Posted December 7, 2016
After the United Kingdom voted to leave the European Union in late June, citizens began to wear safety pins to show solidarity as a population. The “safety pin movement” has since migrated its way across the pond and found a new home and new meaning in the U.S.
Americans across the country are sporting the simple safety pin as a sign of solidarity after the tornado that was the 2016 presidential election. The movement has appeared on the campus of UW-River Falls as well.
The campus bookstore sold all of the safety pins it had at one point, according to UWRF English and Women’s Studies Professor Greta Gaard. Gaard said the bookstore hasn’t sold this many safety pins in five years. Although the safety pins began to appear after Donald J. Trump was elected, Gaard said she thinks the movement is less about the president-elect, than it is about equality.
“It’s not necessarily a reactive protest to Donald Trump, but rather it’s a statement that we will continue to do the work,” in terms of gaining complete equality, said Gaard.
By wearing a safety pin, a person shows they are a “safe zone” to be around. The pins aim to raise awareness about equality for everyone. Wearing the safety pin says “I will be a safe person who will interrupt racism, who will stand up for you,” according to Gaard.
However, the movement has come with some issues. An article on the Huffington Post’s website by writer and artist Christopher Keelty pointed out if people don’t take any steps past wearing pins, it doesn’t do much. Gaard understands it is only a symbol and the work doesn’t stop there.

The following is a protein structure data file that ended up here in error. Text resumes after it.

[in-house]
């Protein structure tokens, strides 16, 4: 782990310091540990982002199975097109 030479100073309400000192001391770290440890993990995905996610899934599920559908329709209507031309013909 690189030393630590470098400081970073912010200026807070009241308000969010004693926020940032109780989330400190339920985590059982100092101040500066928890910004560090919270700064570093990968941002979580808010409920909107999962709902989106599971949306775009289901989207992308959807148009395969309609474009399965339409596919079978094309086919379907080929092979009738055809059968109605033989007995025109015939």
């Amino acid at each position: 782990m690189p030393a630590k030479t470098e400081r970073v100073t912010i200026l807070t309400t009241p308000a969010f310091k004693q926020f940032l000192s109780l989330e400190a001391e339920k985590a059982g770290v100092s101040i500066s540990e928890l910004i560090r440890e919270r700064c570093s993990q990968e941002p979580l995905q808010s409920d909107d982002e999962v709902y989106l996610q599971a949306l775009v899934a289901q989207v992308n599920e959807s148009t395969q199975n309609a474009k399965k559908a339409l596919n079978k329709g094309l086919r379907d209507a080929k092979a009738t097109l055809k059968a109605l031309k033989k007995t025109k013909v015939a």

“The important part of the safety pin is not wearing the pin, it’s taking action. The pin is a promise, but you need to deliver,” said Gaard.
The safety pin is also being seen as a political message in the Shawnee Mission School District located in the Kansas City, Kansas, area. According to television station KMBC, Shawnee Superintendent Jim Hinson “sent a letter to district staff last week, saying the pins could be seen as political speech.” Hinson banned teachers from wearing safety pins.
UWRF Psychology Professor Cyndi Kernahan said it is important to clear up any confusion about how racism and discrimination work.
“It’s more about what are the psychological processes and the biases that we all carry around, and understanding what those are and the truth of what those are,” said Kernahan.
Although there haven’t any organized protests at UWRF since the presidential election, Kernahan said there are other ways to bring the safety pin movement and equality issues to the forefront.
“I just wish there was more discussion of it. I wish there was more awareness,” said Kernahan. “It’s hard to put it on students, because students have a particular purpose. They have classes to go to… I wish that we had more structured opportunities for people to learn.”